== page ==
[Tweeters] UV vision in Aves

Eric Kowalczyk aceros at mindspring.com
Mon Mar 12 07:41:40 PDT 2007


I do not know about seabirds, but I remember reading in the early 80's an
article in some obscure Australian journal that monomorphic Psittacines
were visually different when viewed under UV light. I also recall reading
something about starlings and UV. I would not be surprised to find that
this phenomena is  more widespread amongst vertebrates. Might be a good
topic for an aspiring graduate student!

Eric Kowalczyk
Seattle


> [Original Message]
> From: monte merrick <montemerrick at speakeasy.net>
> To: Rachel <RachelWL at msn.com>
> Cc: <tweeters at u.washington.edu>
> Date: 3/11/2007 11:55:35 PM
> Subject: Re: [Tweeters] Male/female colors
>
> do you have more info about that?
> i'd be really interested to see how it  applies to seabirds and the like
> thanks
>
> monte merrick
> wildlife rehabilitator/oiled bird care specialist
> lummi island washington
> montemerrick at speakeasy.net
>
> On Mar 11, 2007, at 11:23 PM, Rachel wrote:
>
> > A study came out a number of years ago that showed that the Blue Tit, 
> > a European species always thought to be sexually monomorphic, 
> > shows obvious sexual dimorphism in the ultra-violet range.  The birds 
> > presumably can see the difference, but our human eyes can't.  It would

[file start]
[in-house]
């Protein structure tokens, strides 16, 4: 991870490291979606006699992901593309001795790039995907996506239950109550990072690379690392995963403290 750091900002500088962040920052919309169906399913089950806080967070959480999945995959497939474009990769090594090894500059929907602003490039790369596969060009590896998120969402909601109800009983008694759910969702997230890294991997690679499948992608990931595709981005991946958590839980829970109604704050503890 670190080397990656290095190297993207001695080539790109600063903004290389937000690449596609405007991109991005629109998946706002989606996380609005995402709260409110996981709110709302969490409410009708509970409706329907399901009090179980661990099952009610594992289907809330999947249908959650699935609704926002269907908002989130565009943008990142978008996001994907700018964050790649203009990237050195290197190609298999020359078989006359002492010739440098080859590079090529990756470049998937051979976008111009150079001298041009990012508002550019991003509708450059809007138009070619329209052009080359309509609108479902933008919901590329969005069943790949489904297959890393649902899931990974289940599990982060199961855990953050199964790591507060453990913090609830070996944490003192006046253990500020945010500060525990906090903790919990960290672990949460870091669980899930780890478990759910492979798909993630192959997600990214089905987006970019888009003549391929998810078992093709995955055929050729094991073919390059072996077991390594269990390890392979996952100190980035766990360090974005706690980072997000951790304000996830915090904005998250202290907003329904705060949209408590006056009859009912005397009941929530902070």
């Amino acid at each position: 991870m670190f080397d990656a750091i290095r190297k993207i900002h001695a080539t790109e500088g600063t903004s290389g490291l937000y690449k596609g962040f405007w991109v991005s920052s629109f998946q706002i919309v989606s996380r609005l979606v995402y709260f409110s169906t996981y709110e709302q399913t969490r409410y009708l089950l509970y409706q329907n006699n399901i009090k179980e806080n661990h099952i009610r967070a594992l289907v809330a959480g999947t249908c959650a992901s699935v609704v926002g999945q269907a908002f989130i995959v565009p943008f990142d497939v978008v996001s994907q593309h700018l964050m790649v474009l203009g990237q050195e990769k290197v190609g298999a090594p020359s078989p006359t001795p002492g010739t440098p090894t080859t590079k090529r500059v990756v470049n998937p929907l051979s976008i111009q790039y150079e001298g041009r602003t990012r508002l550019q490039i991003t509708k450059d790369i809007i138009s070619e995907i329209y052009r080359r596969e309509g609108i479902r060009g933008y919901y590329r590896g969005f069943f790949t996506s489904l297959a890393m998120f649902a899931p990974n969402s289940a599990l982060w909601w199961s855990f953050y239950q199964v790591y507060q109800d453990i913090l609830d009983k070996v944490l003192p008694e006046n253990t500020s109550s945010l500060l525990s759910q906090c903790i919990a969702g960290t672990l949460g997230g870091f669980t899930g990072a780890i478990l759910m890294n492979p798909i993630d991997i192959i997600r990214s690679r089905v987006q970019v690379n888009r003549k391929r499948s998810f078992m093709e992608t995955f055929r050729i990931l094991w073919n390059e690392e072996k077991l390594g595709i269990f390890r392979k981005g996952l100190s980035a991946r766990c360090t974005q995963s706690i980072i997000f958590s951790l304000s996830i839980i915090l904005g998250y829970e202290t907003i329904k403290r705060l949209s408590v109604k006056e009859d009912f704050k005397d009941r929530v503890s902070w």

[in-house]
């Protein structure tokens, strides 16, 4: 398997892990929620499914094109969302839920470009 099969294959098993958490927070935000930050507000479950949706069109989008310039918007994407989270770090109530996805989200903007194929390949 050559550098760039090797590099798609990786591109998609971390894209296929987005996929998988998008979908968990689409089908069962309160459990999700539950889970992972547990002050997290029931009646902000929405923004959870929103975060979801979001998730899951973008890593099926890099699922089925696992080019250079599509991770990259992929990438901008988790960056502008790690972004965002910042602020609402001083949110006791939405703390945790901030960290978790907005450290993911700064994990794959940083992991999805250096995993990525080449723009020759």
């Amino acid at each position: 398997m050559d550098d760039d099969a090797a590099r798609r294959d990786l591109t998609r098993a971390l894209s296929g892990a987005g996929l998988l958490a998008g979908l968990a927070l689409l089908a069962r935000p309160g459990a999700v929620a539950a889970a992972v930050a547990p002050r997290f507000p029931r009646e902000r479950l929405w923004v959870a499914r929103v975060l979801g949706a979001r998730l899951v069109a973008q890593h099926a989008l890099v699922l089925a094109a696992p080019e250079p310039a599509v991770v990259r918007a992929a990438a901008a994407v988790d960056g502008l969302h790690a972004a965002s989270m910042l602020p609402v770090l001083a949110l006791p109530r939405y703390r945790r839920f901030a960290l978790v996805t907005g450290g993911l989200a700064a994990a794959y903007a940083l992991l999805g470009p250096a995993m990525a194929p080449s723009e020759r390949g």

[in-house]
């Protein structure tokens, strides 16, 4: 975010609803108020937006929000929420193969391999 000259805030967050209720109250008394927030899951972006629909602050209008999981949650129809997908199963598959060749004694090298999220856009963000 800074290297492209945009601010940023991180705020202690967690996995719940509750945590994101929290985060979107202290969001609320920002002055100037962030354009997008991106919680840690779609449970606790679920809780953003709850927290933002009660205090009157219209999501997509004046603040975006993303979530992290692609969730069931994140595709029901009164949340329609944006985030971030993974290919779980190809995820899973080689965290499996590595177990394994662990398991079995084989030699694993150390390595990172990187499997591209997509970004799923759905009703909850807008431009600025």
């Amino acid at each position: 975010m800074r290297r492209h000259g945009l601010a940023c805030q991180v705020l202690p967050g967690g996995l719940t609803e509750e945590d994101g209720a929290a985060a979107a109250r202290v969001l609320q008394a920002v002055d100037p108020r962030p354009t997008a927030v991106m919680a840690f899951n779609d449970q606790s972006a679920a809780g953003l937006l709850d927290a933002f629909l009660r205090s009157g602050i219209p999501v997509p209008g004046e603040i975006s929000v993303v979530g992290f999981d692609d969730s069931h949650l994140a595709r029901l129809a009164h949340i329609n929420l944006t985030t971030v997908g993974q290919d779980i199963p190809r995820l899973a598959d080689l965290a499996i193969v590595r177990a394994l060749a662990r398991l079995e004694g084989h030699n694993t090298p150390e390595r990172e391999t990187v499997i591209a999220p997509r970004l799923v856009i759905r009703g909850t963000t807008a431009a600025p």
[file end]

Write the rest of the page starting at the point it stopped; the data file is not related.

> > be interesting to know how common this is in birds.
> >  
> > Rachel Lawson
> > Seattle
> > RachelWL at msn.com
> >  _______________________________________________
> > Tweeters mailing list
> > Tweeters at u.washington.edu
> > http://mailman1.u.washington.edu/mailman/listinfo/tweeters
> >
>

-------------- next part --------------
do you have more info about that?

i'd be really interested to see how it  applies to seabirds and the
like

thanks


<fontfamily><param>Courier</param><x-tad-smaller>monte merrick

wildlife rehabilitator/oiled bird care specialist

lummi island washington

montemerrick at speakeasy.net</x-tad-smaller></fontfamily>


On Mar 11, 2007, at 11:23 PM, Rachel wrote:


<excerpt><fontfamily><param>Arial</param><smaller>A study came out a
number of years ago that showed that the Blue Tit, a European
species always thought to be sexually monomorphic, shows obvious
sexual dimorphism in the ultra-violet range.  The birds presumably can
see the difference, but our human eyes can't.  It would be interesting
to know how common this is in birds.</smaller></fontfamily>

 

<fontfamily><param>Arial</param><smaller>Rachel Lawson</smaller></fontfamily>

<fontfamily><param>Arial</param><smaller>Seattle</smaller></fontfamily>

<fontfamily><param>Arial</param><color><param>0000,0000,EEEE</param><smaller>RachelWL at msn.com</smaller></color></fontfamily>

 _______________________________________________

Tweeters mailing list

Tweeters at u.washington.edu

http://mailman1.u.washington.edu/mailman/listinfo/tweeters


</excerpt>



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